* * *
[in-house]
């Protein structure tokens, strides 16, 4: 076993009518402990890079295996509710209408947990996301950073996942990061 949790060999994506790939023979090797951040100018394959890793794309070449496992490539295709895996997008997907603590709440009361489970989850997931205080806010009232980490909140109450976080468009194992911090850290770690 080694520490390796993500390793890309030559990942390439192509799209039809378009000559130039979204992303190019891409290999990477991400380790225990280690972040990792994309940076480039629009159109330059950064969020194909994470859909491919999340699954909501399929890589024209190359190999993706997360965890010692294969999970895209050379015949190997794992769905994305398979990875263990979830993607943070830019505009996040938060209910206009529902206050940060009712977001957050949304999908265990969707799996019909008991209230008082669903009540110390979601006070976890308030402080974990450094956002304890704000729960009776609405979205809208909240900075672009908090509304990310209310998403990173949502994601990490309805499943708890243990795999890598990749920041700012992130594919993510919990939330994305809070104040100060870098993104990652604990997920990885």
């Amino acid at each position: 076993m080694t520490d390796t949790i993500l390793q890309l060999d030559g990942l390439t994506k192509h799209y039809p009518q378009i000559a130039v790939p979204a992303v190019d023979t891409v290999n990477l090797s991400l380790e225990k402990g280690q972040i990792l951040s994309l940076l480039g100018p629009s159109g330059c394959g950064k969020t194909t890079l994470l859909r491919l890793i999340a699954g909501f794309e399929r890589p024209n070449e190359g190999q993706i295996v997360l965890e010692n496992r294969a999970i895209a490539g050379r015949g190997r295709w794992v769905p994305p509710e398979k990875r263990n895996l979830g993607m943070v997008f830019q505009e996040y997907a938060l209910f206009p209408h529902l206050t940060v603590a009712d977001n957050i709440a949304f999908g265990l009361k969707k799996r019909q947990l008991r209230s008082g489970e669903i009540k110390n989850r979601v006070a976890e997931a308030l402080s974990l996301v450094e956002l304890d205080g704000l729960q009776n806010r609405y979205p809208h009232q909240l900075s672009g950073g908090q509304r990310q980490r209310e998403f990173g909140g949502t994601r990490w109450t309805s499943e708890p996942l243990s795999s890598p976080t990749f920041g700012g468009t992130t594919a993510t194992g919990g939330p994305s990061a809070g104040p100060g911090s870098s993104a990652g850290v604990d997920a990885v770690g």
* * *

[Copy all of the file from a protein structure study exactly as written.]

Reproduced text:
[in-house]
């Protein structure tokens, strides 16, 4: 076993009518402990890079295996509710209408947990996301950073996942990061 949790060999994506790939023979090797951040100018394959890793794309070449496992490539295709895996997008997907603590709440009361489970989850997931205080806010009232980490909140109450976080468009194992911090850290770690 080694520490390796993500390793890309030559990942390439192509799209039809378009000559130039979204992303190019891409290999990477991400380790225990280690972040990792994309940076480039629009159109330059950064969020194909994470859909491919999340699954909501399929890589024209190359190999993706997360965890010692294969999970895209050379015949190997794992769905994305398979990875263990979830993607943070830019505009996040938060209910206009529902206050940060009712977001957050949304999908265990969707799996019909008991209230008082669903009540110390979601006070976890308030402080974990450094956002304890704000729960009776609405979205809208909240900075672009908090509304990310209310998403990173949502994601990490309805499943708890243990795999890598990749920041700012992130594919993510919990939330994305809070104040100060870098993104990652604990997920990885």
């Amino acid at each position: 076993m080694t520490d390796t949790i993500l390793q890309l060999d030559g990942l390439t994506k192509h799209y039809p009518q378009i000559a130039v790939p979204a992303v190019d023979t891409v290999n990477l090797s991400l380790e225990k402990g280690q972040i990792l951040s994309l940076l480039g100018p629009s159109g330059c394959g950064k969020t194909t890079l994470l859909r491919l890793i999340a699954g909501f794309e399929r890589p024209n070449e190359g190999q993706i295996v997360l965890e010692n496992r294969a999970i895209a490539g050379r015949g190997r295709w794992v769905p994305p509710e398979k990875r263990n895996l979830g993607m943070v997008f830019q505009e996040y997907a938060l209910f206009p209408h529902l206050t940060v603590a009712d977001n957050i709440a949304f999908g265990l009361k969707k799996r019909q947990l008991r209230s008082g489970e669903i009540k110390n989850r979601v006070a976890e997931a308030l402080s974990l996301v450094e956002l304890d205080g704000l729960q009776n806010r609405y979205p809208h009232q909240l900075s672009g950073g908090q509304r990310q980490r209310e998403f990173g909140g949502t994601r990490w109450t309805s499943e708890p996942l243990s795999s890598p976080t990749f920041g700012g468009t992130t594919a993510t194992g919990g939330p994305s990061a809070g104040p100060g911090s870098s993104a990652g850290v604990d997920a990885v770690g």